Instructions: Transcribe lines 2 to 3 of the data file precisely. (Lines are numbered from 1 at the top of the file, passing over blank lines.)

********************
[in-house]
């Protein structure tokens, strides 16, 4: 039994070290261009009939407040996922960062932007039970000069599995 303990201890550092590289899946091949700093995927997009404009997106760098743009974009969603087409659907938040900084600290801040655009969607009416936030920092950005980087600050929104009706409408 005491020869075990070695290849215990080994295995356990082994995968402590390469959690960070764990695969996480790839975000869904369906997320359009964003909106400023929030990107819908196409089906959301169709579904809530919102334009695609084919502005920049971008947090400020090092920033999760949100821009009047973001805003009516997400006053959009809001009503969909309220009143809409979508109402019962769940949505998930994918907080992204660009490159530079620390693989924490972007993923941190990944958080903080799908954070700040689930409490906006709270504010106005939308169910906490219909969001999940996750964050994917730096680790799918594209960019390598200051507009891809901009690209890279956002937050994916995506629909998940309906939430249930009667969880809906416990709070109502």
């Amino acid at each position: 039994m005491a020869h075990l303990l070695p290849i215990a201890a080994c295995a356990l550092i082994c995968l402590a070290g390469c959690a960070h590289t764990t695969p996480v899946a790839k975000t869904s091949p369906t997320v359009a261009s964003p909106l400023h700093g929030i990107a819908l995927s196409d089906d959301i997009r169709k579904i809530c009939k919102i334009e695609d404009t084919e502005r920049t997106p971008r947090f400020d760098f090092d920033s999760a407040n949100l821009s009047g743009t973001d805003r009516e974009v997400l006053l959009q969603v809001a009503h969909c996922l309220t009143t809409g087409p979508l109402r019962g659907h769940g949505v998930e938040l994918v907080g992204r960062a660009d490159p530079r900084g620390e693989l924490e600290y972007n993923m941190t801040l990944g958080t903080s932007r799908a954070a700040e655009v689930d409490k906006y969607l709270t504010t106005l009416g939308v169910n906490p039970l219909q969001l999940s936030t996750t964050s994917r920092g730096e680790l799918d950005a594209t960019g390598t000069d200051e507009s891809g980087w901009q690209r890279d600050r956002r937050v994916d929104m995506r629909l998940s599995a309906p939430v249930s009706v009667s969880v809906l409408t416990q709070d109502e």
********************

């Protein structure tokens, strides 16, 4: 039994070290261009009939407040996922960062932007039970000069599995 303990201890550092590289899946091949700093995927997009404009997106760098743009974009969603087409659907938040900084600290801040655009969607009416936030920092950005980087600050929104009706409408 005491020869075990070695290849215990080994295995356990082994995968402590390469959690960070764990695969996480790839975000869904369906997320359009964003909106400023929030990107819908196409089906959301169709579904809530919102334009695609084919502005920049971008947090400020090092920033999760949100821009009047973001805003009516997400006053959009809001009503969909309220009143809409979508109402019962769940949505998930994918907080992204660009490159530079620390693989924490972007993923941190990944958080903080799908954070700040689930409490906006709270504010106005939308169910906490219909969001999940996750964050994917730096680790799918594209960019390598200051507009891809901009690209890279956002937050994916995506629909998940309906939430249930009667969880809906416990709070109502």
């Amino acid at each position: 039994m005491a020869h075990l303990l070695p290849i215990a201890a080994c295995a356990l550092i082994c995968l402590a070290g390469c959690a960070h590289t764990t695969p996480v899946a790839k975000t869904s091949p369906t997320v359009a261009s964003p909106l400023h700093g929030i990107a819908l995927s196409d089906d959301i997009r169709k579904i809530c009939k919102i334009e695609d404009t084919e502005r920049t997106p971008r947090f400020d760098f090092d920033s999760a407040n949100l821009s009047g743009t973001d805003r009516e974009v997400l006053l959009q969603v809001a009503h969909c996922l309220t009143t809409g087409p979508l109402r019962g659907h769940g949505v998930e938040l994918v907080g992204r960062a660009d490159p530079r900084g620390e693989l924490e600290y972007n993923m941190t801040l990944g958080t903080s932007r799908a954070a700040e655009v689930d409490k906006y969607l709270t504010t106005l009416g939308v169910n906490p039970l219909q969001l999940s936030t996750t964050s994917r920092g730096e680790l799918d950005a594209t960019g390598t000069d200051e507009s891809g980087w901009q690209r890279d600050r956002r937050v994916d929104m995506r629909l998940s599995a309906p939430v249930s009706v009667s969880v809906l409408t416990q709070d109502e």